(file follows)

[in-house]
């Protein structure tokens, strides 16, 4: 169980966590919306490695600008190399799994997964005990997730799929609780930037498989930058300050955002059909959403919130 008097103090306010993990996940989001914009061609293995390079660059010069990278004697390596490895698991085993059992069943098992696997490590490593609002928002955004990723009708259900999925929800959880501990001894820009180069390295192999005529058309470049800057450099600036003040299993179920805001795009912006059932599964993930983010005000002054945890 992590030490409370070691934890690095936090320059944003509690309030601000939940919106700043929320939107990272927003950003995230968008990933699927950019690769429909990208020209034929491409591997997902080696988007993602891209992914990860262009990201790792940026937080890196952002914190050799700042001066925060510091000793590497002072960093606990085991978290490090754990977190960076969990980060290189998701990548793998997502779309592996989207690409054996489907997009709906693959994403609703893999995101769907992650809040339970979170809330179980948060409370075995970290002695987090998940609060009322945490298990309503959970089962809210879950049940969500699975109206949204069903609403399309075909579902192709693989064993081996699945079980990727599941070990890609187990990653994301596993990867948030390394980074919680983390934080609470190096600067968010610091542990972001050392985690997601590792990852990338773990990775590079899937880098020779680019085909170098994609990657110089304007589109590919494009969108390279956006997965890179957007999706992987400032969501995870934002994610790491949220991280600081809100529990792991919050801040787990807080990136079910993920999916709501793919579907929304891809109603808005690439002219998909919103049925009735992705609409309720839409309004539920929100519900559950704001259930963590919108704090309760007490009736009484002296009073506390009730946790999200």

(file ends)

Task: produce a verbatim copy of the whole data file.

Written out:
[in-house]
């Protein structure tokens, strides 16, 4: 169980966590919306490695600008190399799994997964005990997730799929609780930037498989930058300050955002059909959403919130 008097103090306010993990996940989001914009061609293995390079660059010069990278004697390596490895698991085993059992069943098992696997490590490593609002928002955004990723009708259900999925929800959880501990001894820009180069390295192999005529058309470049800057450099600036003040299993179920805001795009912006059932599964993930983010005000002054945890 992590030490409370070691934890690095936090320059944003509690309030601000939940919106700043929320939107990272927003950003995230968008990933699927950019690769429909990208020209034929491409591997997902080696988007993602891209992914990860262009990201790792940026937080890196952002914190050799700042001066925060510091000793590497002072960093606990085991978290490090754990977190960076969990980060290189998701990548793998997502779309592996989207690409054996489907997009709906693959994403609703893999995101769907992650809040339970979170809330179980948060409370075995970290002695987090998940609060009322945490298990309503959970089962809210879950049940969500699975109206949204069903609403399309075909579902192709693989064993081996699945079980990727599941070990890609187990990653994301596993990867948030390394980074919680983390934080609470190096600067968010610091542990972001050392985690997601590792990852990338773990990775590079899937880098020779680019085909170098994609990657110089304007589109590919494009969108390279956006997965890179957007999706992987400032969501995870934002994610790491949220991280600081809100529990792991919050801040787990807080990136079910993920999916709501793919579907929304891809109603808005690439002219998909919103049925009735992705609409309720839409309004539920929100519900559950704001259930963590919108704090309760007490009736009484002296009073506390009730946790999200």